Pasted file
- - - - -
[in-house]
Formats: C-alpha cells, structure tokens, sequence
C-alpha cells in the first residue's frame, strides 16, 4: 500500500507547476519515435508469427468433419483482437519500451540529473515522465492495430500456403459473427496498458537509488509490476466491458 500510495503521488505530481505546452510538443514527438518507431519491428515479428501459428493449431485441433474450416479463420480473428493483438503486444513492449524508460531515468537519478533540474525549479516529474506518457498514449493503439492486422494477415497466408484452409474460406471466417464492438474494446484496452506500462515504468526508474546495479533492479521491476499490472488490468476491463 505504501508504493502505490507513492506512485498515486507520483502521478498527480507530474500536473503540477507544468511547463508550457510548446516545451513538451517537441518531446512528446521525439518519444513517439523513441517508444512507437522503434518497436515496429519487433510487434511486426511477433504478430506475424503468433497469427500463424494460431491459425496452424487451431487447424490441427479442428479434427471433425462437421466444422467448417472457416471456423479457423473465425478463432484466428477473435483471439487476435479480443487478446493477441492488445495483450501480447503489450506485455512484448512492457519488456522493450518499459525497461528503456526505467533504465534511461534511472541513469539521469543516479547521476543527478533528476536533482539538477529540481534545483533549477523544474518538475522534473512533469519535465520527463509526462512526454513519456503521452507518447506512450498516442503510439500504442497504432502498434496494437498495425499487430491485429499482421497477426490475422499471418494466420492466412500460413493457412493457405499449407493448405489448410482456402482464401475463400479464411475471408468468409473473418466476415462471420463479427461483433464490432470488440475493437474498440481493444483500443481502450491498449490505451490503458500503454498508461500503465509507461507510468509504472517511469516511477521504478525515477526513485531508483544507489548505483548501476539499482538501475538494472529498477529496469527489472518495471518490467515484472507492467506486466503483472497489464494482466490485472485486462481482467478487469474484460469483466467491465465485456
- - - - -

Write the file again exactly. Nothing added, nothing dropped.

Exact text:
[in-house]
Formats: C-alpha cells, structure tokens, sequence
C-alpha cells in the first residue's frame, strides 16, 4: 500500500507547476519515435508469427468433419483482437519500451540529473515522465492495430500456403459473427496498458537509488509490476466491458 500510495503521488505530481505546452510538443514527438518507431519491428515479428501459428493449431485441433474450416479463420480473428493483438503486444513492449524508460531515468537519478533540474525549479516529474506518457498514449493503439492486422494477415497466408484452409474460406471466417464492438474494446484496452506500462515504468526508474546495479533492479521491476499490472488490468476491463 505504501508504493502505490507513492506512485498515486507520483502521478498527480507530474500536473503540477507544468511547463508550457510548446516545451513538451517537441518531446512528446521525439518519444513517439523513441517508444512507437522503434518497436515496429519487433510487434511486426511477433504478430506475424503468433497469427500463424494460431491459425496452424487451431487447424490441427479442428479434427471433425462437421466444422467448417472457416471456423479457423473465425478463432484466428477473435483471439487476435479480443487478446493477441492488445495483450501480447503489450506485455512484448512492457519488456522493450518499459525497461528503456526505467533504465534511461534511472541513469539521469543516479547521476543527478533528476536533482539538477529540481534545483533549477523544474518538475522534473512533469519535465520527463509526462512526454513519456503521452507518447506512450498516442503510439500504442497504432502498434496494437498495425499487430491485429499482421497477426490475422499471418494466420492466412500460413493457412493457405499449407493448405489448410482456402482464401475463400479464411475471408468468409473473418466476415462471420463479427461483433464490432470488440475493437474498440481493444483500443481502450491498449490505451490503458500503454498508461500503465509507461507510468509504472517511469516511477521504478525515477526513485531508483544507489548505483548501476539499482538501475538494472529498477529496469527489472518495471518490467515484472507492467506486466503483472497489464494482466490485472485486462481482467478487469474484460469483466467491465465485456